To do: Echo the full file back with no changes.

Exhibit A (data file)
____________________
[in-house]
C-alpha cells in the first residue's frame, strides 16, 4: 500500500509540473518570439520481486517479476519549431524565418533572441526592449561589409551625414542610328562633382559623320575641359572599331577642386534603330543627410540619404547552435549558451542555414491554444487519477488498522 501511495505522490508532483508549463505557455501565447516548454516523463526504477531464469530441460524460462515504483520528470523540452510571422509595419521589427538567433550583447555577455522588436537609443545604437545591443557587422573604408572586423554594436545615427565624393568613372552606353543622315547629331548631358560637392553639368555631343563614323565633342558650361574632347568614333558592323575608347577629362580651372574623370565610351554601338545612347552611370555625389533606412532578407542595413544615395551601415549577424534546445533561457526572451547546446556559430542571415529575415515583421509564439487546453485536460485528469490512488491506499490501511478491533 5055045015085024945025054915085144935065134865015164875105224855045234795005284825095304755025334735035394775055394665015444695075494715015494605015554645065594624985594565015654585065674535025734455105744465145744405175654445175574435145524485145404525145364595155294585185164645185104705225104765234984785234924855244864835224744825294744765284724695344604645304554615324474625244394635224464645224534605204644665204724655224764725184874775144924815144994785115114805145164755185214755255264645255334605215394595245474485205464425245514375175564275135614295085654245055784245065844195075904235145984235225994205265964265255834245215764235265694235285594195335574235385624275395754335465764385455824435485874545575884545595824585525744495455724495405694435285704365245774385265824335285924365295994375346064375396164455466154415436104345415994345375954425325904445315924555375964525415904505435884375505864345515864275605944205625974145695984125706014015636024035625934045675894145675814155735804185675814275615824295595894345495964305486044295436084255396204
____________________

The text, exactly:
[in-house]
C-alpha cells in the first residue's frame, strides 16, 4: 500500500509540473518570439520481486517479476519549431524565418533572441526592449561589409551625414542610328562633382559623320575641359572599331577642386534603330543627410540619404547552435549558451542555414491554444487519477488498522 501511495505522490508532483508549463505557455501565447516548454516523463526504477531464469530441460524460462515504483520528470523540452510571422509595419521589427538567433550583447555577455522588436537609443545604437545591443557587422573604408572586423554594436545615427565624393568613372552606353543622315547629331548631358560637392553639368555631343563614323565633342558650361574632347568614333558592323575608347577629362580651372574623370565610351554601338545612347552611370555625389533606412532578407542595413544615395551601415549577424534546445533561457526572451547546446556559430542571415529575415515583421509564439487546453485536460485528469490512488491506499490501511478491533 5055045015085024945025054915085144935065134865015164875105224855045234795005284825095304755025334735035394775055394665015444695075494715015494605015554645065594624985594565015654585065674535025734455105744465145744405175654445175574435145524485145404525145364595155294585185164645185104705225104765234984785234924855244864835224744825294744765284724695344604645304554615324474625244394635224464645224534605204644665204724655224764725184874775144924815144994785115114805145164755185214755255264645255334605215394595245474485205464425245514375175564275135614295085654245055784245065844195075904235145984235225994205265964265255834245215764235265694235285594195335574235385624275395754335465764385455824435485874545575884545595824585525744495455724495405694435285704365245774385265824335285924365295994375346064375396164455466154415436104345415994345375954425325904445315924555375964525415904505435884375505864345515864275605944205625974145695984125706014015636024035625934045675894145675814155735804185675814275615824295595894345495964305486044295436084255396204